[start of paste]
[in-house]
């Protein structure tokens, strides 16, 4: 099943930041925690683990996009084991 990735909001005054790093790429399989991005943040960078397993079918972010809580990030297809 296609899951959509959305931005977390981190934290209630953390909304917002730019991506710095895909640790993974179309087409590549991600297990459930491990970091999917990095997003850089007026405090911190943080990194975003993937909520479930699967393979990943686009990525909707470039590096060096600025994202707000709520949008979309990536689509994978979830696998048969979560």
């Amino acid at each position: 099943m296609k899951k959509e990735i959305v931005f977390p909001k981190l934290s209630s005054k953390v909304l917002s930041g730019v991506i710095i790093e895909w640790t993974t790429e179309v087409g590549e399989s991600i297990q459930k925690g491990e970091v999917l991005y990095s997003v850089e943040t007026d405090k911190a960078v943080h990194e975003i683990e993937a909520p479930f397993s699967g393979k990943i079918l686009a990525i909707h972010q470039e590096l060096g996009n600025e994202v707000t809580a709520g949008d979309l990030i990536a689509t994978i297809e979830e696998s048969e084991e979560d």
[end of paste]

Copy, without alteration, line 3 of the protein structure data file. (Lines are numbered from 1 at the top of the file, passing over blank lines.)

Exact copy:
């Amino acid at each position: 099943m296609k899951k959509e990735i959305v931005f977390p909001k981190l934290s209630s005054k953390v909304l917002s930041g730019v991506i710095i790093e895909w640790t993974t790429e179309v087409g590549e399989s991600i297990q459930k925690g491990e970091v999917l991005y990095s997003v850089e943040t007026d405090k911190a960078v943080h990194e975003i683990e993937a909520p479930f397993s699967g393979k990943i079918l686009a990525i909707h972010q470039e590096l060096g996009n600025e994202v707000t809580a709520g949008d979309l990030i990536a689509t994978i297809e979830e696998s048969e084991e979560d």